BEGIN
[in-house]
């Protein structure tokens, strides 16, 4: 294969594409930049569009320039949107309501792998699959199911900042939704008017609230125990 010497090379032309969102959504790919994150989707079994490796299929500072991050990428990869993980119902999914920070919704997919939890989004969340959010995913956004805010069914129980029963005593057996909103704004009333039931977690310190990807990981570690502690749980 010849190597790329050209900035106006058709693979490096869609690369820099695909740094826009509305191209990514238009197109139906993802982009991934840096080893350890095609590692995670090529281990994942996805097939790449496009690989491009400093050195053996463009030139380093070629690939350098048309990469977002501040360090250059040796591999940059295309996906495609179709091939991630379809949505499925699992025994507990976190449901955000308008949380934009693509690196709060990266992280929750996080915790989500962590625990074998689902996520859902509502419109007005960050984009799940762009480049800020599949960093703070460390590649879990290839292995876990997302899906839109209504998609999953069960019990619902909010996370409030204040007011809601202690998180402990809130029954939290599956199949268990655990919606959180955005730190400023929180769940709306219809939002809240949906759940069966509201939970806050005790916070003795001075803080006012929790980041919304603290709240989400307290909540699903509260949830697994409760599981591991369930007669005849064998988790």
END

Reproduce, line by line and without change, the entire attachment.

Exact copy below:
[in-house]
């Protein structure tokens, strides 16, 4: 294969594409930049569009320039949107309501792998699959199911900042939704008017609230125990 010497090379032309969102959504790919994150989707079994490796299929500072991050990428990869993980119902999914920070919704997919939890989004969340959010995913956004805010069914129980029963005593057996909103704004009333039931977690310190990807990981570690502690749980 010849190597790329050209900035106006058709693979490096869609690369820099695909740094826009509305191209990514238009197109139906993802982009991934840096080893350890095609590692995670090529281990994942996805097939790449496009690989491009400093050195053996463009030139380093070629690939350098048309990469977002501040360090250059040796591999940059295309996906495609179709091939991630379809949505499925699992025994507990976190449901955000308008949380934009693509690196709060990266992280929750996080915790989500962590625990074998689902996520859902509502419109007005960050984009799940762009480049800020599949960093703070460390590649879990290839292995876990997302899906839109209504998609999953069960019990619902909010996370409030204040007011809601202690998180402990809130029954939290599956199949268990655990919606959180955005730190400023929180769940709306219809939002809240949906759940069966509201939970806050005790916070003795001075803080006012929790980041919304603290709240989400307290909540699903509260949830697994409760599981591991369930007669005849064998988790």